There is really no other option for defending a country where nearly all of our critical infrastructure, personal data, intellectual property, and network infrastructure sit in private hands. So what specific steps can companies take to follow our guidance, protect themselves and our nation, and help themselves if ransomware strikes?
First, the public, cybersecurity professionals and system administrators, and business leaders can use threat information shared by the FBI and the rest of the federal government to strengthen their network defenses and guard against ransomware and other malicious cyber activity.
Our reports, which are coordinated with our federal partners, are shared directly with critical infrastructure owners and operators, and when possible, are posted to our IC3 website to warn the public about the trends we are seeing and the specific threats out there. In addition to these threat advisories, CISA’s website and the new interagency site www.StopRansomware.gov have resources on how people and businesses can protect themselves. Some of the general cybersecurity practices we encourage include creating and securing offline backups of critical data, installing patches as soon as they become available, updating anti-virus software, connecting only to secure networks, employing multi-factor authentication, and ensuring the validity of all e-mails and the links they contain before clicking them.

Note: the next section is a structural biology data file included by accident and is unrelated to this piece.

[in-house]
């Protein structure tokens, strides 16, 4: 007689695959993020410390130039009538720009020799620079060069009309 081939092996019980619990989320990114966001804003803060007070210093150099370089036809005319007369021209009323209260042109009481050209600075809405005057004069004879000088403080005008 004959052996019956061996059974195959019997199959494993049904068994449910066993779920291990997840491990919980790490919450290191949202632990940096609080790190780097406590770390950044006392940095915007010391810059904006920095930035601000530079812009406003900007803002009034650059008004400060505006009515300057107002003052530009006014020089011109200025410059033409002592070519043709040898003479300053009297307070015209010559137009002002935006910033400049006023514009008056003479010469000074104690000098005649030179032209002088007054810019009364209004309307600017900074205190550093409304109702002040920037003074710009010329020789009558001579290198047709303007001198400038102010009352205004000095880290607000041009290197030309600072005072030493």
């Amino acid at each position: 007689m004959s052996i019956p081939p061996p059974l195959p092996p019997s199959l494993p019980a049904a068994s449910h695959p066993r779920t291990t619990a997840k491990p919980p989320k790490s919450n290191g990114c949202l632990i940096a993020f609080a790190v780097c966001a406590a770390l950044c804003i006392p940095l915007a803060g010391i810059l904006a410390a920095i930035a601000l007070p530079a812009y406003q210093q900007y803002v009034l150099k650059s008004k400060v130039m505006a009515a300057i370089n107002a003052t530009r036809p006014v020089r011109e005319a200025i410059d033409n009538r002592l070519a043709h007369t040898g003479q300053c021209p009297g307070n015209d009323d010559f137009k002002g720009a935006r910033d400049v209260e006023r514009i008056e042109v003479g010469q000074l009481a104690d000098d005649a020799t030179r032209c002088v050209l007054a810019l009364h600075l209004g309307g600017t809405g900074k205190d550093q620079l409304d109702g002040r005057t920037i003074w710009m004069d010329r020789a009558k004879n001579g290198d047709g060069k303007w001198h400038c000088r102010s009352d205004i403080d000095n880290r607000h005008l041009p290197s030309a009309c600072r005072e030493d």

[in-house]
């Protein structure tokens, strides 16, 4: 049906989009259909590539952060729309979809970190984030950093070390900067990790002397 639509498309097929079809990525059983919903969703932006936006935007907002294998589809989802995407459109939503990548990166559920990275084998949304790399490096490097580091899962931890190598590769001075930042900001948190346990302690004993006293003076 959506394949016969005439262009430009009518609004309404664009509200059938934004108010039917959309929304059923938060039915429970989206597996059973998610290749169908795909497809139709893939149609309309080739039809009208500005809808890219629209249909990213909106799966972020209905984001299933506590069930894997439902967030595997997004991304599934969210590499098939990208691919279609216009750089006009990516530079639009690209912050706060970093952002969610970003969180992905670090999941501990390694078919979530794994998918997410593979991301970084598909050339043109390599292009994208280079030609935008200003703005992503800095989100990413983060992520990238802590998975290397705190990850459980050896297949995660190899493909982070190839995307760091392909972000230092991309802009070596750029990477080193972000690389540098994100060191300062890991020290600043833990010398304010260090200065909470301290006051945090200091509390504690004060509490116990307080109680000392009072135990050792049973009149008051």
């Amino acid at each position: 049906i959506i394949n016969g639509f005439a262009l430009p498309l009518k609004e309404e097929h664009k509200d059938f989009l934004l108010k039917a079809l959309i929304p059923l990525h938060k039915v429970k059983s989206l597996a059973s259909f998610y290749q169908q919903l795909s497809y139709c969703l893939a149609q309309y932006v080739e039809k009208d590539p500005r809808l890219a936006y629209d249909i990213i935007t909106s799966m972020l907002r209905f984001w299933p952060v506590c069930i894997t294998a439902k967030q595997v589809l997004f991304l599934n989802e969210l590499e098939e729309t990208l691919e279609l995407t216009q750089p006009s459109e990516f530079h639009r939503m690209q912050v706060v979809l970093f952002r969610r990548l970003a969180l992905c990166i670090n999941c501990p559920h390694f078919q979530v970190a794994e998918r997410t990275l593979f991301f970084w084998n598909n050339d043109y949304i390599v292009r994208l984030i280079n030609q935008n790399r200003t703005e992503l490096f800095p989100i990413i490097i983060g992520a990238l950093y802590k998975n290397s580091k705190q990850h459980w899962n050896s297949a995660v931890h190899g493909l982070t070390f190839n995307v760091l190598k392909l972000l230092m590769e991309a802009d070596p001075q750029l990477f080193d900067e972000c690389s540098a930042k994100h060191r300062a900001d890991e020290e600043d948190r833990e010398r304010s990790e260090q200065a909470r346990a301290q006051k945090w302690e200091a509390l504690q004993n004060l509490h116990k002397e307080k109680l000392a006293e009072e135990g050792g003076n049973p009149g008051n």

Second, if you are an organization, create an incident response plan. If you are compromised, you need to know what to do. All of your leaders and security professionals need to be on the same page, and you must be able to make decisions quickly. Having worked with victims who had incident response plans versus those who did not, the difference is stark.
Victims with incident response plans are often able to respond faster and more efficiently and can significantly limit the damage caused by a ransomware incident.
Third, organizations should build relationships with their local FBI field offices. Whether you are a small organization or a large corporation, our local offices welcome making connections before anything has gone wrong. If you see us speaking at an event in your area, show up, and talk to us after—we would be thrilled to meet your CEO, chief information security officer (CISO), general counsel, or anyone who has a role in keeping your networks secure and incident response. But it cannot stop there. Continue to share information with us after that meeting, and you have my word we will do the same back to you.
Fourth, if you are compromised, or if you think you may have been, report it to us as quickly as you can. You can report these incidents via the Internet Crime Complaint Center at www.IC3.gov or by contacting your local FBI field office, hopefully to the FBI agent you already know. We will take it from there and make sure the wheels of the entire federal government incident response team are set into motion so you can focus on remediation.